Aspiring veterinary nurses now have a further educational option to consider when completing their CAO with the addition of MTU’s new three-year BSc in veterinary nursing degree programme at its Kerry campus.
The full-time level 7 ordinary bachelor degree undergraduate programme (course code: MT784), which offers 32 places in total, builds on the success of the university’s programmes in veterinary bioscience, wildlife biology, animal bioscience, agricultural science, pharmacy technician and pharmaceutical science.
According to a spokesperson for the university, veterinary nursing students will gain a strong foundation in the principles of veterinary nursing through a blend of traditional learning methods coupled with the use of immersive technology.
Opportunities to apply scientific principles in practicals and workshops are embedded throughout the on-campus delivery and in veterinary practice work placement during the second and third years of the programme.
All relevant practical competencies will be covered in relation to dogs, cats, horses, farm animals and exotic species.
The spokesperson outlined that this course has been developed in “close” collaboration and consultation with industry and practicing vets in the region.
To be eligible for the programme, students must meet the minimum entry requirements in five subjects – O5/H7 in five other subjects, which must include Maths and either English or Irish at O6/H7 level.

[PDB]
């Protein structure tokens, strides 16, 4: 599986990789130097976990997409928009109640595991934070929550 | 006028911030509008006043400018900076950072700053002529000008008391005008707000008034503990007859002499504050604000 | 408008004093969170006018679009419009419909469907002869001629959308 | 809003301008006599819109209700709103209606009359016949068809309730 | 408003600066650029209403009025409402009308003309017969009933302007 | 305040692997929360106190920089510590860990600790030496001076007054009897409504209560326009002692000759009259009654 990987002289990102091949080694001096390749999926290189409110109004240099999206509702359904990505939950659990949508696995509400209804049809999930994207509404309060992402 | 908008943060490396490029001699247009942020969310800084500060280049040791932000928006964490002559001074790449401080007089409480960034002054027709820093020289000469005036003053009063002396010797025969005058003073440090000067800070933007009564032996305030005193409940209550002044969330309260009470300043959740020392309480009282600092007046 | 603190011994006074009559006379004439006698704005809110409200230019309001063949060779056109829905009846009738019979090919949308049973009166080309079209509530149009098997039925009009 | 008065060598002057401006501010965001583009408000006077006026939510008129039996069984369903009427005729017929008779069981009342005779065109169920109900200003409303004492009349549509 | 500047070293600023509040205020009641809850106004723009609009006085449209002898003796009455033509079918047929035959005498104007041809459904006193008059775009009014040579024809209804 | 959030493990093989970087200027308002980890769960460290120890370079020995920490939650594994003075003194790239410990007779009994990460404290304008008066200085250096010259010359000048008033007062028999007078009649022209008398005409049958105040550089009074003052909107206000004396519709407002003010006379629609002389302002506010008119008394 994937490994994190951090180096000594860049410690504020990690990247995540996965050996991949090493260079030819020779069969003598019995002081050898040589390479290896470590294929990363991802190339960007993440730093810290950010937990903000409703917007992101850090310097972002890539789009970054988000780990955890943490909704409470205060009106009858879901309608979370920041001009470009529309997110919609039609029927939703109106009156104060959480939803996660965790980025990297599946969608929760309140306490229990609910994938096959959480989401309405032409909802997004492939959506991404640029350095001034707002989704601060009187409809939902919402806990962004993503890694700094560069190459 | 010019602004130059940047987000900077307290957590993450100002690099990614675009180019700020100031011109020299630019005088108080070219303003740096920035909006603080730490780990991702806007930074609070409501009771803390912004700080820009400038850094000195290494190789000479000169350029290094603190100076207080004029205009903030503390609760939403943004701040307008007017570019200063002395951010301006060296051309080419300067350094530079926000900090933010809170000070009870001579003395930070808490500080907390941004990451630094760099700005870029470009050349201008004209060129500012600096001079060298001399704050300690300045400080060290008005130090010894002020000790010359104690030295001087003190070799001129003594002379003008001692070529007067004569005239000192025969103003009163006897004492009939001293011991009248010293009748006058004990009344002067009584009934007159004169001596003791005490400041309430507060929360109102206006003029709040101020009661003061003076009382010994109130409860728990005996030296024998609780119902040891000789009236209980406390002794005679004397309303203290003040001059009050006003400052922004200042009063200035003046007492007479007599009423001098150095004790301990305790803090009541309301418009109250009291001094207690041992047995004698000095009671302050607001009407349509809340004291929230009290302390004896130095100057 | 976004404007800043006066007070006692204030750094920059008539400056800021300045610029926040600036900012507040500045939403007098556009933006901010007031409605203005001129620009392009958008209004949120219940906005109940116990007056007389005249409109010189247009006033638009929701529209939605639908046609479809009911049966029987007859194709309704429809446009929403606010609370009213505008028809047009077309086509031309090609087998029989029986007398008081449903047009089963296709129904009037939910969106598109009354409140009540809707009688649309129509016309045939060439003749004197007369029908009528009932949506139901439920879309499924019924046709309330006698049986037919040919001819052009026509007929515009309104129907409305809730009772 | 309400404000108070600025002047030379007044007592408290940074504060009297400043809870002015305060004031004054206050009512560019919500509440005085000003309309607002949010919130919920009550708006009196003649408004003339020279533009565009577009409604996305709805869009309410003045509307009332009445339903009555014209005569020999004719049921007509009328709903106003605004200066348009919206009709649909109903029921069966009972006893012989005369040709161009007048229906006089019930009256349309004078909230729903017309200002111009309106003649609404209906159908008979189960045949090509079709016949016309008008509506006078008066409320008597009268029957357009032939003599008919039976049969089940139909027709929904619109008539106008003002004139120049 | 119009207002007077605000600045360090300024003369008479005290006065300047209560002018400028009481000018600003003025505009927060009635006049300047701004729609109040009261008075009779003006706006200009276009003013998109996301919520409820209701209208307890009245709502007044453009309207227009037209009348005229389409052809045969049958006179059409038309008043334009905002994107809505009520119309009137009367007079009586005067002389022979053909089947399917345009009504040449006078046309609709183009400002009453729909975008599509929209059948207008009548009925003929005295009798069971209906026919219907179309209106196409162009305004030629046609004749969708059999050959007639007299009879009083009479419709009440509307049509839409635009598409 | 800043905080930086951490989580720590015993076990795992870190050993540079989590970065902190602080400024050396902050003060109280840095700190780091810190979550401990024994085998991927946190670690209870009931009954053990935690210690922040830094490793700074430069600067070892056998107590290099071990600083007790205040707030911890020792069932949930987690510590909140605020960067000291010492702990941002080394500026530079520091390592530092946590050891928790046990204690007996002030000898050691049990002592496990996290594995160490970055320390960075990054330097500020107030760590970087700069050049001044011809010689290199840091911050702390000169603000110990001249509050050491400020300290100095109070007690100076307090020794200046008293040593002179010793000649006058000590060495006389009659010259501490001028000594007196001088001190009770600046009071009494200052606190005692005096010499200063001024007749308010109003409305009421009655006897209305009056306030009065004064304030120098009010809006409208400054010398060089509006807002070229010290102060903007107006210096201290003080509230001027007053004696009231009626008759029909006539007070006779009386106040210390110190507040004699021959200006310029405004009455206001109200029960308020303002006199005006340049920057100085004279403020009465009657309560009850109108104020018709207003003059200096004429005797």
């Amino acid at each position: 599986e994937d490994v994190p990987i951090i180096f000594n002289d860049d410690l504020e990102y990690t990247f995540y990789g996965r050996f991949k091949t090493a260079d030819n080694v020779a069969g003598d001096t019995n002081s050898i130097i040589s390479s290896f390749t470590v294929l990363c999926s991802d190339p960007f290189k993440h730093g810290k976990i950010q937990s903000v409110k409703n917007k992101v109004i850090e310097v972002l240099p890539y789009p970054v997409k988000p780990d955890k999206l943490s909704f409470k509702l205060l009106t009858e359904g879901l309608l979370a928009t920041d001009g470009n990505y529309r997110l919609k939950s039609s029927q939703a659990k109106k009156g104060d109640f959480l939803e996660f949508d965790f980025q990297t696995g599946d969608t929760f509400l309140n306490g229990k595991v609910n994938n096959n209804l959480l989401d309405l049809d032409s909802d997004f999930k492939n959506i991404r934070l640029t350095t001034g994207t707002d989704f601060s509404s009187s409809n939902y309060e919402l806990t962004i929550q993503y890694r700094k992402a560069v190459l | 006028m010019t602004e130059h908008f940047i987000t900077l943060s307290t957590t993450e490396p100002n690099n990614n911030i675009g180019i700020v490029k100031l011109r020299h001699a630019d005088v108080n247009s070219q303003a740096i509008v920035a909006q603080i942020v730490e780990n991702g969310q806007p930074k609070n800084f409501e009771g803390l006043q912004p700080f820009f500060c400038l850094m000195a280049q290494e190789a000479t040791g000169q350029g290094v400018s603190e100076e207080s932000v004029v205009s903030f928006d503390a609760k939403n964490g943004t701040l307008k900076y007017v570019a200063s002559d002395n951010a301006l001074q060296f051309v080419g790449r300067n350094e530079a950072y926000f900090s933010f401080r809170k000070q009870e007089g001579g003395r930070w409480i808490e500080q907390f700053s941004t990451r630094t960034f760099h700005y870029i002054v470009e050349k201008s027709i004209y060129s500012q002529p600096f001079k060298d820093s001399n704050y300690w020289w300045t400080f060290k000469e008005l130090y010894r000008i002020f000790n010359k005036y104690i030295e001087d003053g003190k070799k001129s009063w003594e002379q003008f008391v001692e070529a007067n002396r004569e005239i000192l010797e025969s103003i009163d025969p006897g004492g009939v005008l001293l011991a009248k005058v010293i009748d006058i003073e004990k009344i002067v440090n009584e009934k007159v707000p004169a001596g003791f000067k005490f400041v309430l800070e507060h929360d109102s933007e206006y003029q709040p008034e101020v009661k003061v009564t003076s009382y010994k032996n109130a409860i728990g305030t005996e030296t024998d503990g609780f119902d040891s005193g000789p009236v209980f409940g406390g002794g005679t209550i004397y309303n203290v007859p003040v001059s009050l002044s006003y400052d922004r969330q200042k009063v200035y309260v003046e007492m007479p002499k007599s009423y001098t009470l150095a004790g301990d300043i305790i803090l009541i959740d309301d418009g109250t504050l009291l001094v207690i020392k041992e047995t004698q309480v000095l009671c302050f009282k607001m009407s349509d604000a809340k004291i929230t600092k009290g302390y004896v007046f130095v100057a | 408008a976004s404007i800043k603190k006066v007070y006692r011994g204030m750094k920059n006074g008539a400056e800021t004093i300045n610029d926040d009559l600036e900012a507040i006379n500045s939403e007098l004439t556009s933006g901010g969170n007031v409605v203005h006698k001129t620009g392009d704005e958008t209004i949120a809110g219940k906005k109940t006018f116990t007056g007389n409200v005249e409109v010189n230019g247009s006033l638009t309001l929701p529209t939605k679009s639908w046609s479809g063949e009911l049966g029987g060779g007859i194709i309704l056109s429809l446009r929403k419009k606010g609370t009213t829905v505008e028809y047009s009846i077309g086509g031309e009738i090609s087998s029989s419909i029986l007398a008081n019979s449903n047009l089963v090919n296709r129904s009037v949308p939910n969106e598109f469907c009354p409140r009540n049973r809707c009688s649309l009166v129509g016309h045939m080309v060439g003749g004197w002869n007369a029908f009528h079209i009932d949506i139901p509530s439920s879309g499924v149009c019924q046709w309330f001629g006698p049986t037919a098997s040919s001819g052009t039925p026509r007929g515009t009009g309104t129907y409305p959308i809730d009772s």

Modules and exams
The delivery of this programme will be based on the development of four pillars of student development:
- Core science and clinical knowledge;
- Veterinary nursing knowledge;
- Practical veterinary nursing skills development;
- Professionalism of a veterinary nurse.
Course modules include but are not limited to chemistry, animal behaviour and welfare, veterinary anatomy, small animal nursing, farm animal veterinary nursing, equine veterinary nursing, clinical skills (two separate modules), clinical placements (two separate modules), diagnostic techniques in veterinary nursing, veterinary parasitology and diagnostics.
As part of the 180-credit award programme, students must attend a minimum of 80% of practical sessions and achieve a minimum of 40% in practical continuous assessment and a minimum of 30% in the final exam element of all subjects.
How to apply
According to the spokesperson, graduates from this programme can seek employment as a veterinary nurse in a veterinary practice and/or they can qualify to progress to attain a level 8 honours degree in their respective field.
That’s Farming has requested a statement from the Veterinary Council of Ireland regarding MTU’s veterinary nursing course and is, at the time of publishing this article, awaiting a response.
Late applications are open until 5 pm on May 1st, 2023, and the change of mind deadline is 5 pm on July 1st, 2023.
To practice as a veterinary nurse in Ireland, you must successfully complete and graduate from a VCI accredited/recognised course to enable you to register with the council.
As previously reported by That’s Farming, the following institutions offer approved veterinary nursing education in Ireland:
|Technological University of the Shannon (Formally AIT)||Bachelor of Science in Veterinary Nursing (BScVN)|
|Dundalk Institute of Technology||Bachelor of Science in Veterinary Nursing (BScVN)|
|Atlantic Technological University (Formally LYIT)||Bachelor of Science in Veterinary Nursing (BScVN)|
|St. John’s Central College||QQI Level 6 Advance Science (Veterinary Nursing)|
|National University of Ireland (UCD)||Diploma in Veterinary Nursing (DipVN)|
Previous farming news articles on That’s Farming:
- Thinking of a career in veterinary nursing?
- VCI-approved courses that lead to a vet nursing career
- Working as an RVN (Registered Veterinary Nurse) in Ireland – Hear from Kathrina Conneely via this article.